ACL Injury-Prevention / Risk Reduction in Sport
There is a plethora of research on risk factors, injury prevention protocols, and injury risk reduction in sports, in particular ACL injuries. The ACL is often targeted in this research due to the longevity of the injury.
Now we certainly aren’t saying that we can prevent ACL injuries but we can help reduce the risk of them occuring in the first place. Tearing the ACL is usually a result of planting a foot and then rotating causing a torsional force on the ACL causing it to tear. If this is a common cause, then it can often form the basis of our injury prevention training this movement/action allows our body to become more familiar with it and therefore not as great a stress on the ligament. The process is comfortably more technical than than explanation but for the sake of time it gives a nice broad overview Let's look at some Injury prevention research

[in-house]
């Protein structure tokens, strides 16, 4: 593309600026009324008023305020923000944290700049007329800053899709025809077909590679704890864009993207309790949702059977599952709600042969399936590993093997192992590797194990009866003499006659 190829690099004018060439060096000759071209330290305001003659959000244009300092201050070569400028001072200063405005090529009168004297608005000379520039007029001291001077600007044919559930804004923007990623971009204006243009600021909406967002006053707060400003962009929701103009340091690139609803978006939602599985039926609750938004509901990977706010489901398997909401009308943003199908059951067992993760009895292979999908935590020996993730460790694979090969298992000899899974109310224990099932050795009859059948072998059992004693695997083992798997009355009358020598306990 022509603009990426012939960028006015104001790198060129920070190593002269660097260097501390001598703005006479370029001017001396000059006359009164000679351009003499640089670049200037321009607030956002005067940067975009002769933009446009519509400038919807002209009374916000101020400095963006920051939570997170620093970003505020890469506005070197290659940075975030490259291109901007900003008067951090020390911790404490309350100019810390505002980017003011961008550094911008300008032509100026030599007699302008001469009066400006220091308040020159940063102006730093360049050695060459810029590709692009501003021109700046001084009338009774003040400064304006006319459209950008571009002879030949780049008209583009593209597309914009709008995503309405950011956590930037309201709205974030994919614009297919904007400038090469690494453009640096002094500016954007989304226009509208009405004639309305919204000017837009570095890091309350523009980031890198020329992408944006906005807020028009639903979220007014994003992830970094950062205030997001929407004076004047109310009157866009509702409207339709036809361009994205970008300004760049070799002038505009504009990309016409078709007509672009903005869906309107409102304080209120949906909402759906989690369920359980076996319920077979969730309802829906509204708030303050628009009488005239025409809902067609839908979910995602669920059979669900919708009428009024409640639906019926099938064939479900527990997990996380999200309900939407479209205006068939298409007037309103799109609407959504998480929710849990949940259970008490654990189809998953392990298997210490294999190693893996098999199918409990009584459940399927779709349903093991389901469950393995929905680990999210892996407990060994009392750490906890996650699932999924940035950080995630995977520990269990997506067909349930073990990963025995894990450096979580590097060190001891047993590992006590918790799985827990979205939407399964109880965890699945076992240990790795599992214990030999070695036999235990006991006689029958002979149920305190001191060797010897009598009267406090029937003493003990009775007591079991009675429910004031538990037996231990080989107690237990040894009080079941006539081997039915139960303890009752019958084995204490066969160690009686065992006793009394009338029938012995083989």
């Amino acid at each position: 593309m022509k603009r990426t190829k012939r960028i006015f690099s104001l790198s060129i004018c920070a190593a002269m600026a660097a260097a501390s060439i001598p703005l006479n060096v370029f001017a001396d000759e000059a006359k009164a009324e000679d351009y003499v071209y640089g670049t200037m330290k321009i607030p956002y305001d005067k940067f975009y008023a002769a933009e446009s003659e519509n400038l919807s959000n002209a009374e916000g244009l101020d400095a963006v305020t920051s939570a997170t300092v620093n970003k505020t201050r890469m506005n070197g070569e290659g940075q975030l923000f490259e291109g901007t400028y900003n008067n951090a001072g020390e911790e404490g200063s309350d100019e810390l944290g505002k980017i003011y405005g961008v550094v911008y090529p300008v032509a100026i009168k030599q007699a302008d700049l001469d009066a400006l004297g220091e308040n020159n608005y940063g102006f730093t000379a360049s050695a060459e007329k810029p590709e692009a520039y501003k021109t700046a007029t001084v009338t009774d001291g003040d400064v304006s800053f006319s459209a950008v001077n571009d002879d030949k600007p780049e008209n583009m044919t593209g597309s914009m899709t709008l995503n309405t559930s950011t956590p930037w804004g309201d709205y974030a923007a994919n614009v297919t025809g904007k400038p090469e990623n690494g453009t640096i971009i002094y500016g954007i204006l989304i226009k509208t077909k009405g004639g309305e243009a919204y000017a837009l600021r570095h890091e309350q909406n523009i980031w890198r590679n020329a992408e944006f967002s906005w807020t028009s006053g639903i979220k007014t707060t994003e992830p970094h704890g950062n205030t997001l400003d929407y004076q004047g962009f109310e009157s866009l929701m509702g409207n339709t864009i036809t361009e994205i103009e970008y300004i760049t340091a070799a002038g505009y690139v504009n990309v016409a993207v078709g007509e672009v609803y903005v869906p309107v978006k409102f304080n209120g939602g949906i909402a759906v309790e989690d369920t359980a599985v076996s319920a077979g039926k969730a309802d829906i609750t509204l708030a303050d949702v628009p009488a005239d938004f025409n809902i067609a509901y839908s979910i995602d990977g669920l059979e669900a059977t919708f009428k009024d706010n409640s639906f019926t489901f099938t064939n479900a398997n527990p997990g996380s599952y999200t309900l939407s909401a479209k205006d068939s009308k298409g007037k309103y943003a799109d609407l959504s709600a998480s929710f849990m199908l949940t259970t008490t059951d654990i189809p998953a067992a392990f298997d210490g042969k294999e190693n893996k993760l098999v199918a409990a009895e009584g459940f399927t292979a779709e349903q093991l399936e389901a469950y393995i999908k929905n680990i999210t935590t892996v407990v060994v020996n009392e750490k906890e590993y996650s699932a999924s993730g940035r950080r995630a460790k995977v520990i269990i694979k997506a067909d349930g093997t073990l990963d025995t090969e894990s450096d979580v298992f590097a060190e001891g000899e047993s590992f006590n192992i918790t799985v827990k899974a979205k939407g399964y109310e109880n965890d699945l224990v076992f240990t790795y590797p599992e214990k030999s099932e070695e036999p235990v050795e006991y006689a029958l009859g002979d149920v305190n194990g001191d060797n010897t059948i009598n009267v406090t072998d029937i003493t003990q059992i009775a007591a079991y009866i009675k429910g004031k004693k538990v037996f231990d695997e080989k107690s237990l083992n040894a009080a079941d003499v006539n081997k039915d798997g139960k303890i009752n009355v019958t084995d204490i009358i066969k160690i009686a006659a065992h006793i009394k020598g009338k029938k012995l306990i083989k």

Study #4. Non-contact ACL injuries in female athletes: an International Olympic Committee current concepts statement (Renstrom P, Ljungqvist A, Arendt E, et al - 2008)
This study investigates the injury rates of female athletes and what they found was a higher rate of ACL incidence in females compared to males
The risk factors highlighted for injuring the ACL were
Weakness in hip Abduction
Increased knee valgus forces (knee caving in)
Having greater knee valgus force can put more strain on the ACL
Limiting the valgus position of the knee during a single-leg landing could reduce strain on the ACL and in turn reduce the number of noncontact ACL injuries. Our results suggest that women land in greater knee valgus than men (Russell, et al - 2008)
These particular areas should be targeted in a Non-contact ACL injury prevention program in females (as well as males).
Study #5. Preventing Australian football injuries with a targeted neuromuscular control exercise program: comparative injury rates from a training intervention delivered in a clustered randomized controlled trial (Finch, Twomey et al - 2016)